Canyon Turns: Between a rock and a hard place

This article originally appeared in Pilot Getaways magazine, Winter 2001/2002

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By adhering to a few basic procedures, canyon flying can be exciting, challenging, fun, and above all, safe.

Aviat Husky in the Sawtooth Mountains - photo copyright George Kounis

photo copyright George Kounis

Airspeed and Bank:

Slow down and use medium bank turns. Flying slowly in a canyon is critical to safe operations because it gives the pilot more time to react and is the best way to decrease turn radius while maneuvering. Pilots need to keep their heads out of the cockpit when flying in canyons and confined spaces, thus it is critical to know the correct power settings needed to achieve a desired airspeed, such as maneuvering speed (VA), or maximum flap extended speed (VFE). Flying in a narrow canyon is not the time to be distracted by hunting for power settings, so pilots should prepare by determining the correct "target" power settings and airspeeds ahead of time. The power required to maintain a given airspeed in level flight depends on weight and position of the center of gravity (CG); more power is required as the airplane gets heavier and the CG moves forward.

To determine the correct power settings, load the aircraft to the desired weight and CG position and go flying out in the open (not in a canyon). Maintain altitude while reducing power until the desired airspeed is obtained, and record the power required. Make some medium bank turns at your chosen airspeeds while holding altitude to determine whether additional power is needed in the turns. Keep in mind that the pitch attitude might also have to decrease slightly in a turn to maintain airspeed. By determining target power settings in advance, pilots can slow down to a desired airspeed smoothly and with confidence while maintaining situational awareness in a canyon.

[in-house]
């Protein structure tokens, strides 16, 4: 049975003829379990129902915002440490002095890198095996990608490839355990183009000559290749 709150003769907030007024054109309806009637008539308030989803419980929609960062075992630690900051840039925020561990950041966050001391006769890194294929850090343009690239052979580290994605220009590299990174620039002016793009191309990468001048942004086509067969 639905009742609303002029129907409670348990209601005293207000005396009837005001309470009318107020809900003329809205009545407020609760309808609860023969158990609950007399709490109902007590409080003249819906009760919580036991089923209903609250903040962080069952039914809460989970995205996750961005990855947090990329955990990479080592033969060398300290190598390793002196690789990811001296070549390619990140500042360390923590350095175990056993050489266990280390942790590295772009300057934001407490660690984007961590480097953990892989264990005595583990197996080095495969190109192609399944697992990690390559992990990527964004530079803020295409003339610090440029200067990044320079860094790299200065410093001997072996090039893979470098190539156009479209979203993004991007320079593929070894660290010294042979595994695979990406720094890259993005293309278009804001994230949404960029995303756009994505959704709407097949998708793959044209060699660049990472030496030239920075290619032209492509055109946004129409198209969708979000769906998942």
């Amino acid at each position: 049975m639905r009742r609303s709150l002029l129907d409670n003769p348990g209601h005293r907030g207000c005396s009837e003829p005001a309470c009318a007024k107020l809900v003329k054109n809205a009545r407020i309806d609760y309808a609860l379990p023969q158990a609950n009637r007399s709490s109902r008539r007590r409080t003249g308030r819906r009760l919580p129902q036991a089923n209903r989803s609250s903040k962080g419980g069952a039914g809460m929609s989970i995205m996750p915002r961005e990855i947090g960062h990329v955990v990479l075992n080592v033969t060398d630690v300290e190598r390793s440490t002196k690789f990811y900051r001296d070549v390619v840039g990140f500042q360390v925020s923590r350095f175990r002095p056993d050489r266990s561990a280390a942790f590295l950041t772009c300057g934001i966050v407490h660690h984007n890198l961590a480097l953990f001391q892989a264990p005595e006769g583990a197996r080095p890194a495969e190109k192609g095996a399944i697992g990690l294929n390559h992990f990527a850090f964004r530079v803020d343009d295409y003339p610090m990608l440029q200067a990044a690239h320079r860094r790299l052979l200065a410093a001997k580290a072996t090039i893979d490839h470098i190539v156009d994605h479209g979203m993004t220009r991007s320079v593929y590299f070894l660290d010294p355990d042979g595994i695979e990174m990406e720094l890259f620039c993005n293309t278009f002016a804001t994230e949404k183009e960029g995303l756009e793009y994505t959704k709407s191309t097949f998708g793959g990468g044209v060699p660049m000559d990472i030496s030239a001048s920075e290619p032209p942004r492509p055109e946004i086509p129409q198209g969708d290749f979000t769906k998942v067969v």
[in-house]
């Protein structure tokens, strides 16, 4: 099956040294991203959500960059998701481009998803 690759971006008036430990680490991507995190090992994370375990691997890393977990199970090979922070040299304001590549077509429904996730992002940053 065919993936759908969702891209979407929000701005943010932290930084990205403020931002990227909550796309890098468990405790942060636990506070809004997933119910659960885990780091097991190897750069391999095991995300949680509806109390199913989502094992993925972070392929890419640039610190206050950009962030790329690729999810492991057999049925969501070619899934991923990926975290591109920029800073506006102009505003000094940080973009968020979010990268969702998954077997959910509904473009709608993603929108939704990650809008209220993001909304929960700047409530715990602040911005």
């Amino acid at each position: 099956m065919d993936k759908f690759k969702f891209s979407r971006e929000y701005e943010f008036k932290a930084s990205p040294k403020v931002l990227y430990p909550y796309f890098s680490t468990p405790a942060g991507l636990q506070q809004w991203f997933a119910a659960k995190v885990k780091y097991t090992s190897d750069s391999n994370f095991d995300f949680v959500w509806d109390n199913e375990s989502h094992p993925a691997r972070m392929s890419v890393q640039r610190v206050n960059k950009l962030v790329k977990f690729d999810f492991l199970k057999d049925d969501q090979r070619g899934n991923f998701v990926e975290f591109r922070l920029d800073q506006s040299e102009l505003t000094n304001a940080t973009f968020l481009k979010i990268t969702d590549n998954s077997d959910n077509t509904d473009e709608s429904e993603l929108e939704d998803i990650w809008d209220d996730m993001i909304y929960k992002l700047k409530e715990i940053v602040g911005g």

At a given airspeed, the steeper the bank angle, the tighter the turn. Tighter turns are needed in confined areas, but steep turns in canyons can lead to many problems, including visual disorientation. In a canyon there may be no horizon to reference airplane attitude, so shallow to medium bank angles greatly decrease the risk of becoming disoriented. Another risk factor of steep turns is that bank angles beyond 30° rapidly increase the load factor and stall speed. For example, the load factor in a 30° bank is only 1.15 G with a 7.5% increase in stall speed. However, a 60° bank imparts a 2G load factor and a 41% increase in stall speed.

Stall speed vs bank angle

The best way to avoid disorientation and pulling G's that could stress the airframe and increase your stall speed is to limit bank angles to 30°.

By slowing down and using medium turns a pilot can maneuver or turn around in a relatively narrow space. But how much should the airplane be slowed down? For example, suppose a pilot is flying in a canyon and needs to turn around safely to avoid weather, hazards, or to circle over an airstrip to check out the conditions. For operations in canyons more than 3/4 mile wide, VA is generally a good target airspeed in most general aviation aircraft. However, in narrow canyons a good technique is to slow to VFE and extend flaps to stabilize the airplane. Reference the Pilots Operating Handbook to determine the flap setting recommended for a maximum performance takeoff. That flap setting generally gives the maximum lift to drag ratio for the wing, and is the best flap setting to use for slow flight in a canyon. For most general aviation airplanes, a power setting somewhere around the bottom of the green arc on the manifold pressure gauge will yield a speed between 70 and 90 knots at takeoff flap setting. Use of full flaps is not recommended as it creates a lot of drag and requires more power (power that may not be available at higher density altitudes).